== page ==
Last year, he returned to Gammon Theological Seminary when asked to serve as the school’s interim president and dean, a position he held until Jan. 1, 2011. Gammon, founded in 1883, is the United Methodist part of a consortium of six historically African-American theological schools in the Atlanta area collectively known as the Interdenominational Theological Center.

This podcast features Bishop Norris’ address, edited for length, presented at the 2005 ordination service of the North Georgia Annual Conference.

Listen using the audio player below (18 min.) — or download an mp3 file (8.2 MB; on a PC, right click and choose “save as”).

For previous MethodistThinker Podcasts, click the “podcasts” tab at the top of this page. To subscribe via iTunes or other podcast software, use the “Subscribe to Podcasts” link near the top of the right column.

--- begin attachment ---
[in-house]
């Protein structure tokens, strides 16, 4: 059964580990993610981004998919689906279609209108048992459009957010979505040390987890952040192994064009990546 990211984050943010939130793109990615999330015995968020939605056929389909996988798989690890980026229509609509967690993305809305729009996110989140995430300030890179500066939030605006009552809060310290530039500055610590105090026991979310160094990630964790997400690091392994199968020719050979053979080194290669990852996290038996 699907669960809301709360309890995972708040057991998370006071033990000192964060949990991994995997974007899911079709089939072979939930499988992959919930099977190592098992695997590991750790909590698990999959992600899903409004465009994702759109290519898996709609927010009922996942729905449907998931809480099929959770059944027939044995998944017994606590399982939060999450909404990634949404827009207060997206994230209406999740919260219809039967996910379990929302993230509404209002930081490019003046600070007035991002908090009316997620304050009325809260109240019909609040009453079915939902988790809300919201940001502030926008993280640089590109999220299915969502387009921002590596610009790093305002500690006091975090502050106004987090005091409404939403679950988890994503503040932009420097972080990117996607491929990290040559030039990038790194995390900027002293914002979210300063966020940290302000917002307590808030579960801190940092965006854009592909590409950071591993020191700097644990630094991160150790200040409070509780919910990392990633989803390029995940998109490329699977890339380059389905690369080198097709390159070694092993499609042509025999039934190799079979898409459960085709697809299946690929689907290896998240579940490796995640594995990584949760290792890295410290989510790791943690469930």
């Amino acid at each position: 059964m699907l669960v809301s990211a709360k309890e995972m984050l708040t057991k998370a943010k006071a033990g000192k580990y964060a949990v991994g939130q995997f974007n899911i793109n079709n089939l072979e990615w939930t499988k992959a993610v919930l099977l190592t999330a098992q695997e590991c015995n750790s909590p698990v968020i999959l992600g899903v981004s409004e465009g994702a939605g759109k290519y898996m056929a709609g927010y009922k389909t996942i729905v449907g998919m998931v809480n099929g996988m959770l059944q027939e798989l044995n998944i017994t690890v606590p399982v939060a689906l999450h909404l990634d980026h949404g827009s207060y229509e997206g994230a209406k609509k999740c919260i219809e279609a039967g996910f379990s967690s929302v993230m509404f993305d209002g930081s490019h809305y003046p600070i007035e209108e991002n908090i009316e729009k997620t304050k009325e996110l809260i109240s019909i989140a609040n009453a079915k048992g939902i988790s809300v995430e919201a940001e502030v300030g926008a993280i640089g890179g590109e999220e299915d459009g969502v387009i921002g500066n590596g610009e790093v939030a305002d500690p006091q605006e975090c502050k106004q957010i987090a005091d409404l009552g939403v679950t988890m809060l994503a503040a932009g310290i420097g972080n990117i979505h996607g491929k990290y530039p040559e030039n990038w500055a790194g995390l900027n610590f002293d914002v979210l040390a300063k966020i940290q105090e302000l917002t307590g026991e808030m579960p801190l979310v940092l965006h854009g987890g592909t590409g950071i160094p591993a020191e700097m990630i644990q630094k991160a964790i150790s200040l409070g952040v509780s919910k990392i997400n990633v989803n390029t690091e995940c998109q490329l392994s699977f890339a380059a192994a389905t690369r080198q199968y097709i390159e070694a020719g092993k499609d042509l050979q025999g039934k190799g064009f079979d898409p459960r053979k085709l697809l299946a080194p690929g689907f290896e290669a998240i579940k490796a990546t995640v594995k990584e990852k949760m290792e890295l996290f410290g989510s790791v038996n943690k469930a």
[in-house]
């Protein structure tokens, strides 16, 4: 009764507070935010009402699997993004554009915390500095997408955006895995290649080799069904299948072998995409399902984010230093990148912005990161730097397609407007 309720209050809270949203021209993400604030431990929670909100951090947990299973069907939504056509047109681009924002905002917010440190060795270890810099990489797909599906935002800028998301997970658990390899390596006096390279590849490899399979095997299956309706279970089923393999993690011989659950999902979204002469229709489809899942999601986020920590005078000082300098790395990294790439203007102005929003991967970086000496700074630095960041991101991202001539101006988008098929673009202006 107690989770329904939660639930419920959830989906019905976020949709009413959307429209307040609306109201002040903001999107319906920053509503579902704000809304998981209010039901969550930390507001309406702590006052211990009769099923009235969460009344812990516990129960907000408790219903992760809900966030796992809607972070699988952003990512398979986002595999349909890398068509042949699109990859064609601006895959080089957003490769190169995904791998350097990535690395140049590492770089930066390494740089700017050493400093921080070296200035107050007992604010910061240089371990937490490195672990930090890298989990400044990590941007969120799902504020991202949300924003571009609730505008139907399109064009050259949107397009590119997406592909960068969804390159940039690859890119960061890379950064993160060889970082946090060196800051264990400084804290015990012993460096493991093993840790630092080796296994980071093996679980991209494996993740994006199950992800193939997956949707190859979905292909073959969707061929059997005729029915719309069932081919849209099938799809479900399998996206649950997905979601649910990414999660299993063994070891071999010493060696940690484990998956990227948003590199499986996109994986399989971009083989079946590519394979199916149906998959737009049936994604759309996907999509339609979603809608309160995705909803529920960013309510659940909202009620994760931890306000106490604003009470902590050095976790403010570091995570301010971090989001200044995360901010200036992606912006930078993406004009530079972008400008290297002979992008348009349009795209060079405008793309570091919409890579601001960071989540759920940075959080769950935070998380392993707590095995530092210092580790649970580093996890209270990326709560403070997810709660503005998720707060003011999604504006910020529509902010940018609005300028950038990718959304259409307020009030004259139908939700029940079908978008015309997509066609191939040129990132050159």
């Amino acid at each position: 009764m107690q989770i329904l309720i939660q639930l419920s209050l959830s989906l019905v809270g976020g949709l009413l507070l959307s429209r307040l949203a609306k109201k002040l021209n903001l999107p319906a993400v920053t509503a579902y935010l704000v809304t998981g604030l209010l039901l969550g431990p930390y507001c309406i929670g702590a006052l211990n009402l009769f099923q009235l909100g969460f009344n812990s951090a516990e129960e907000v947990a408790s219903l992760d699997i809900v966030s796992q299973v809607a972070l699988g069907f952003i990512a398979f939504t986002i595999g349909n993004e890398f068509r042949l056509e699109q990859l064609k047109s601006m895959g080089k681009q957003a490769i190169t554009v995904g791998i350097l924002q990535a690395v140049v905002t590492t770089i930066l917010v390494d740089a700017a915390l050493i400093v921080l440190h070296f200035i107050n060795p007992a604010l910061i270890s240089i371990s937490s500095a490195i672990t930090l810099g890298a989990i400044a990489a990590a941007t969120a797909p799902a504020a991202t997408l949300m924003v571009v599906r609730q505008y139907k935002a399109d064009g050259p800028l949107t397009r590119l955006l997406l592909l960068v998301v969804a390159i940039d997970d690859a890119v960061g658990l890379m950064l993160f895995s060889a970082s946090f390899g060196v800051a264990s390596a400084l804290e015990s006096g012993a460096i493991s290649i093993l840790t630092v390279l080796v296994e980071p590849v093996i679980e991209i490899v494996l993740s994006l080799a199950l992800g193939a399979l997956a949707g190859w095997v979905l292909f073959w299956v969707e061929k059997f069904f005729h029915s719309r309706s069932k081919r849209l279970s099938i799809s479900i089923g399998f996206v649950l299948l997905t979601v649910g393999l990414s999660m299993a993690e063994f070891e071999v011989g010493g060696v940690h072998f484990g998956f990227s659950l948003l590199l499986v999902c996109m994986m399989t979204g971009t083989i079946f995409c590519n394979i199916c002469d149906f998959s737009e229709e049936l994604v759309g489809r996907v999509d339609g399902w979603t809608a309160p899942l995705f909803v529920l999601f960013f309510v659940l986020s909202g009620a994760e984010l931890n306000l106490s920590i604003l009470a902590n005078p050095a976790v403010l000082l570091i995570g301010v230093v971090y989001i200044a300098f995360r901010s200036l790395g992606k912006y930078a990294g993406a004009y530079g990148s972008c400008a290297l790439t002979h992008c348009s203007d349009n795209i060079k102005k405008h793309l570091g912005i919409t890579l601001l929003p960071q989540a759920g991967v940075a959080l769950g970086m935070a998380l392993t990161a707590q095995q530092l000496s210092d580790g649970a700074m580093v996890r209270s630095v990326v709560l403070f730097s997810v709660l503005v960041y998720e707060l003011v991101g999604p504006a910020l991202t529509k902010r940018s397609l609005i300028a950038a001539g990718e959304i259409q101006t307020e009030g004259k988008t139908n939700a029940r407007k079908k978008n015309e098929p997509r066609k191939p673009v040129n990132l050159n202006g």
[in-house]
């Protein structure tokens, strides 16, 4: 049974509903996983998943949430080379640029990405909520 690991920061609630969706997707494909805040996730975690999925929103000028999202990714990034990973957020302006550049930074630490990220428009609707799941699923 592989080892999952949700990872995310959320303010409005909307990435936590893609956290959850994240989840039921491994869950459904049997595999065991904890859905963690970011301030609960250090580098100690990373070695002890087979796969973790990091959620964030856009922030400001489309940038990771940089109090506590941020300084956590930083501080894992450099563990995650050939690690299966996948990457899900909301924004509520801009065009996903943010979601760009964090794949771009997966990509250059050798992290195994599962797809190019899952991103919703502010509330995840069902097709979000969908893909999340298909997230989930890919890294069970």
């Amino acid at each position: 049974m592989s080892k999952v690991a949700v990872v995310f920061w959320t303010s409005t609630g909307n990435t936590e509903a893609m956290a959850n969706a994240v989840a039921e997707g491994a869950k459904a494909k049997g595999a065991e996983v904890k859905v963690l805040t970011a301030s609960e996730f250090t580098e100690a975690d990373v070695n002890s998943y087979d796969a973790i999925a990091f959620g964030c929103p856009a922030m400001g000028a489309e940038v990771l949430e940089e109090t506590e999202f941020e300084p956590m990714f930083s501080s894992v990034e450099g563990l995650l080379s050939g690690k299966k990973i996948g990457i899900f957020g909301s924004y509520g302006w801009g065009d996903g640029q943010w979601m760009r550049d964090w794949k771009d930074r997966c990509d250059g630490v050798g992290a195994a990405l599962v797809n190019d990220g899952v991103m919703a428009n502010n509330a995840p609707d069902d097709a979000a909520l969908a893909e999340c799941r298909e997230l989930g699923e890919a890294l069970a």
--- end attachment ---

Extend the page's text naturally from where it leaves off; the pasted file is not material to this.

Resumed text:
Related posts
Podcast: Maxie Dunnam on ‘The Pastor as Prophet, Priest, and Evangelist
Podcast: Bishop Gerald Kennedy on ‘The Marks of a Methodist’
Podcast: Bishop James King on ‘Preaching Authority’
Podcast: Tom Atkins — ‘We Need the Power of the Holy Spirit’
Podcast: Bishop Robert E. Hayes on ‘A Long Fight with a Short Stick’
Podcast: Bill Hinson on ‘The Making of a Minister’

Related articles and information
Interim president-dean for Gammon Theological Seminary appointed | General Board of Higher Education & Ministry (March 22, 2010)
Bishop Alfred Norris to lead North Texas Conference | United Methodist News Service (Sept. 13, 2006)
Biography of Bishop Alfred L. Norris | Council of Bishops Gallery, United Methodist Church